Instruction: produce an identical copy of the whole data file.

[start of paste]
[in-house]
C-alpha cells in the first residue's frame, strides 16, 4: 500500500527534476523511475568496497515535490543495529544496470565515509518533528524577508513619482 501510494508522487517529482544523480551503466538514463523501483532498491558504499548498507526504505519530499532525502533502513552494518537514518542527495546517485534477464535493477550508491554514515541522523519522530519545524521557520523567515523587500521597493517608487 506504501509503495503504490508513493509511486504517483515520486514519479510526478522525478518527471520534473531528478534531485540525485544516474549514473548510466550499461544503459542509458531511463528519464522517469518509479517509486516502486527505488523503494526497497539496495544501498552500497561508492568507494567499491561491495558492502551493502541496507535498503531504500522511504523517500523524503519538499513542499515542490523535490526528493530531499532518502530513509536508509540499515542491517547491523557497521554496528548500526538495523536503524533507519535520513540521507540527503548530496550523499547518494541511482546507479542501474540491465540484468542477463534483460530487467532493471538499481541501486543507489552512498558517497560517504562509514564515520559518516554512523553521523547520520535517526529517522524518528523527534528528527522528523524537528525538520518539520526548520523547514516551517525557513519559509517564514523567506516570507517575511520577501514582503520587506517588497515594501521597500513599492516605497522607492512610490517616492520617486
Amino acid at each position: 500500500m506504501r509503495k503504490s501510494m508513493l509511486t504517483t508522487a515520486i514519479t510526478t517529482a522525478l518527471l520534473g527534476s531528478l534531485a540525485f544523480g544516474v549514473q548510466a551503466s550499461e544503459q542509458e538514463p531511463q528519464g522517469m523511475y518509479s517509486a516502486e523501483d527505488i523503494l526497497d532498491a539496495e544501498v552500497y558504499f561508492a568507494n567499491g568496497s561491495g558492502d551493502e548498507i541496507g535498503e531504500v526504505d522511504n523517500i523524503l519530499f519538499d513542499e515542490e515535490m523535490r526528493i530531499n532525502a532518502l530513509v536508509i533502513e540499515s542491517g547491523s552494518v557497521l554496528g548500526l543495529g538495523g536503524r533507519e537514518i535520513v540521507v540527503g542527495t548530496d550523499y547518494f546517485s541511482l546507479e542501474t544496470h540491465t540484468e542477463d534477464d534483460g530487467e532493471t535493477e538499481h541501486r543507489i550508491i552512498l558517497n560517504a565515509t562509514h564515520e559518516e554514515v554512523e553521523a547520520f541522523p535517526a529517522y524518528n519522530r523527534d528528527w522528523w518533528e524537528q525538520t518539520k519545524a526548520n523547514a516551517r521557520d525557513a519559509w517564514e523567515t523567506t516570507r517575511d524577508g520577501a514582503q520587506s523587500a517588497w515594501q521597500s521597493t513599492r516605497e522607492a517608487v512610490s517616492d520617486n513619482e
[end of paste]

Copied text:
[in-house]
C-alpha cells in the first residue's frame, strides 16, 4: 500500500527534476523511475568496497515535490543495529544496470565515509518533528524577508513619482 501510494508522487517529482544523480551503466538514463523501483532498491558504499548498507526504505519530499532525502533502513552494518537514518542527495546517485534477464535493477550508491554514515541522523519522530519545524521557520523567515523587500521597493517608487 506504501509503495503504490508513493509511486504517483515520486514519479510526478522525478518527471520534473531528478534531485540525485544516474549514473548510466550499461544503459542509458531511463528519464522517469518509479517509486516502486527505488523503494526497497539496495544501498552500497561508492568507494567499491561491495558492502551493502541496507535498503531504500522511504523517500523524503519538499513542499515542490523535490526528493530531499532518502530513509536508509540499515542491517547491523557497521554496528548500526538495523536503524533507519535520513540521507540527503548530496550523499547518494541511482546507479542501474540491465540484468542477463534483460530487467532493471538499481541501486543507489552512498558517497560517504562509514564515520559518516554512523553521523547520520535517526529517522524518528523527534528528527522528523524537528525538520518539520526548520523547514516551517525557513519559509517564514523567506516570507517575511520577501514582503520587506517588497515594501521597500513599492516605497522607492512610490517616492520617486
Amino acid at each position: 500500500m506504501r509503495k503504490s501510494m508513493l509511486t504517483t508522487a515520486i514519479t510526478t517529482a522525478l518527471l520534473g527534476s531528478l534531485a540525485f544523480g544516474v549514473q548510466a551503466s550499461e544503459q542509458e538514463p531511463q528519464g522517469m523511475y518509479s517509486a516502486e523501483d527505488i523503494l526497497d532498491a539496495e544501498v552500497y558504499f561508492a568507494n567499491g568496497s561491495g558492502d551493502e548498507i541496507g535498503e531504500v526504505d522511504n523517500i523524503l519530499f519538499d513542499e515542490e515535490m523535490r526528493i530531499n532525502a532518502l530513509v536508509i533502513e540499515s542491517g547491523s552494518v557497521l554496528g548500526l543495529g538495523g536503524r533507519e537514518i535520513v540521507v540527503g542527495t548530496d550523499y547518494f546517485s541511482l546507479e542501474t544496470h540491465t540484468e542477463d534477464d534483460g530487467e532493471t535493477e538499481h541501486r543507489i550508491i552512498l558517497n560517504a565515509t562509514h564515520e559518516e554514515v554512523e553521523a547520520f541522523p535517526a529517522y524518528n519522530r523527534d528528527w522528523w518533528e524537528q525538520t518539520k519545524a526548520n523547514a516551517r521557520d525557513a519559509w517564514e523567515t523567506t516570507r517575511d524577508g520577501a514582503q520587506s523587500a517588497w515594501q521597500s521597493t513599492r516605497e522607492a517608487v512610490s517616492d520617486n513619482e